OCAPI Property Selection

Property selectors reduce the number of resource properties retrieved by the API, so you can get only those properties you care about, while reducing network bandwidth.

You can specify property selectors for all resource types; to do so, you set the select parameter on the request. The actual selector value must be enclosed within parentheses. The following table lists the different capabilities of property selectors for different select parameter values:

CapabilityValue of select parameter
Include properties of all levels, including complex properties.(**)
Include properties of top level, except complex properties.(*)
Include a single property.(price) (+price)
Exclude a single property.(-price)
Include the child document properties.(variation_attributes.(**))
Return only the first document in array. Index starts with 0.(variation_attributes[0].(**))
Return only the first 5 documents in array. Index starts with 0.(variation_attributes[0:4].(**))
Return only the second, fourth, and sixth document in array. Index starts with 0.(variation_attributes[1,3,5].(**))
Return only documents in array that match the filter. Filter expression syntax is ?(_boolean_expression_). Supported Operators: ==, !=, <=, >=, <, >(variation_attributes[?(@.name=='color')].(**))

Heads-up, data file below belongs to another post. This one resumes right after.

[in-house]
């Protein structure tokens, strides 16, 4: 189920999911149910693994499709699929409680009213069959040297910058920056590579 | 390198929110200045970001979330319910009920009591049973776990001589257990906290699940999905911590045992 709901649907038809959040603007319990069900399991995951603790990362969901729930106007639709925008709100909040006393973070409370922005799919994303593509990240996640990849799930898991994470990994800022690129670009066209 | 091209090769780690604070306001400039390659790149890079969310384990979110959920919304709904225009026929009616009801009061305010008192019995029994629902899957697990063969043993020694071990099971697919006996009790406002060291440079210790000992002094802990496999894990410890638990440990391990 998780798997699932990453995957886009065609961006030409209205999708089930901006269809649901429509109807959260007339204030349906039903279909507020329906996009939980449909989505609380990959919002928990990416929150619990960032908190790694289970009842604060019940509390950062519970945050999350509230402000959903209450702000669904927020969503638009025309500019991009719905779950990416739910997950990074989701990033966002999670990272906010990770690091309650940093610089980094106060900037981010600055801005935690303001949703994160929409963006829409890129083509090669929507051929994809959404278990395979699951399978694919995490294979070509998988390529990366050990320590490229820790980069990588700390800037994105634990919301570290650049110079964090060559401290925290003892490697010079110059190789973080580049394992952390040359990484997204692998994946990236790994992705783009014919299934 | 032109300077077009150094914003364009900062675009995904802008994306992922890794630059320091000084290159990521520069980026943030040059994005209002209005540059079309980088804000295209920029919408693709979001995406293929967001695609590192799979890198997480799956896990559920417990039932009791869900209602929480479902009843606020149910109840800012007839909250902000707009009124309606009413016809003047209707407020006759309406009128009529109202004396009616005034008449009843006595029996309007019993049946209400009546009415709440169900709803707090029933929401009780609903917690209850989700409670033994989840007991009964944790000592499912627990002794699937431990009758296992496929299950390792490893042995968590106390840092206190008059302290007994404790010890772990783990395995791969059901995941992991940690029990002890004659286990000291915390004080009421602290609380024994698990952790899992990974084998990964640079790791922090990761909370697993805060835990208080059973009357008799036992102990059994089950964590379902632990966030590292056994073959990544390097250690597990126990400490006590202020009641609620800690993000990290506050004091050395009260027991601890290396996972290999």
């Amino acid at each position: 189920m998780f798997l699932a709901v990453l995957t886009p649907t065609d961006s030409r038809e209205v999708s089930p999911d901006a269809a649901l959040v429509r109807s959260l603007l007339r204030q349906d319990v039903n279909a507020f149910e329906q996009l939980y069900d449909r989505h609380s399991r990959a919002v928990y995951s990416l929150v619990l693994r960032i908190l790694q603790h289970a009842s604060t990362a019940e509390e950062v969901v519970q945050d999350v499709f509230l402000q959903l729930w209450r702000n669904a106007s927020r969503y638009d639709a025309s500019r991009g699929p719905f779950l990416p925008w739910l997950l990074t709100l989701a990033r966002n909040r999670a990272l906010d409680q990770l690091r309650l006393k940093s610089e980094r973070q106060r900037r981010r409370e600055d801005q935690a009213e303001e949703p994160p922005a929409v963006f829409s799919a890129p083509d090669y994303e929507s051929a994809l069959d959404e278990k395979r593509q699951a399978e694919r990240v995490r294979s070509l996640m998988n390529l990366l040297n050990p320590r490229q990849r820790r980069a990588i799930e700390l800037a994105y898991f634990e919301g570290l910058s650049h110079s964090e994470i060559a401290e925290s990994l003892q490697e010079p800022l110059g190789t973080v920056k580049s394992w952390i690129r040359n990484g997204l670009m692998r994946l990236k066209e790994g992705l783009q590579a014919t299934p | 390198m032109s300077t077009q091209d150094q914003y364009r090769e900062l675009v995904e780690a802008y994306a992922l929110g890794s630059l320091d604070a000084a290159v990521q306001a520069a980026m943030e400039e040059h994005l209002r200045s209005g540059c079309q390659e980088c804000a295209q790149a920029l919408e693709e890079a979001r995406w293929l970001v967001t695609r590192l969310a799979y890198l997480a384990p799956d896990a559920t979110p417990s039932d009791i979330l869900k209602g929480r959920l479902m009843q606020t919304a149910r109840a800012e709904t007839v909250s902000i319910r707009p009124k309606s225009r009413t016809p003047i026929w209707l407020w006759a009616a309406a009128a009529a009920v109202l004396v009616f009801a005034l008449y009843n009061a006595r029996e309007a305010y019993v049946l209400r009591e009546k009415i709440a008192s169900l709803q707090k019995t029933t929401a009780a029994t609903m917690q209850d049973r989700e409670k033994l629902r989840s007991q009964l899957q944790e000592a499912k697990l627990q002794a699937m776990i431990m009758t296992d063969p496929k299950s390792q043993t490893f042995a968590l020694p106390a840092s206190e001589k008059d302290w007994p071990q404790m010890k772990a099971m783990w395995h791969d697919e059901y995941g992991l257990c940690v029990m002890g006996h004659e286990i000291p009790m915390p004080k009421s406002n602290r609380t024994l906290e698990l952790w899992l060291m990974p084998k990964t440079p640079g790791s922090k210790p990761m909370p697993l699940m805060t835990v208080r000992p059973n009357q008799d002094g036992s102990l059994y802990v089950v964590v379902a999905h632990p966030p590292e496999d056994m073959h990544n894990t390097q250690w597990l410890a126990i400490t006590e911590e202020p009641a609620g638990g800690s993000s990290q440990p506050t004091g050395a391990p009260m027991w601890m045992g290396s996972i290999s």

Combine OR (||) and AND (&&) in a filter.(variation_attributes[?(@.name=='color' && @.id=='size')].(**))

You can specify a single property name or a comma-separated list of property names enclosed by parentheses. The following example shows how you can select the name, id, and variation_attributes properties of the product resource instance:

To select a child property, remember to accurately specify all of the result levels. The following example shows a filtered order search with a select that goes three levels deep to select and sort by fields on the retrieved order records.

There are two types of properties, where an extra selector element is required: Localized_ and _SiteSpecific.

Values of Localized properties depend on the locale, therefore a valid locale has to be included in the selector. An example of such a property is a product name. Whether a property is localized is typically noted in the property description.

For instance, this selector chooses all results with a certain name in the default locale.

SiteSpecific properties are attributes where a value of the property depends on the selected site. The site-specific value is to be accessed with default@Site. As an example, a product’s validity dates are a site-specific date-time property.

This is an example of a selector that queries for results with a site-specific property being equal to a value for the site SiteGenesis: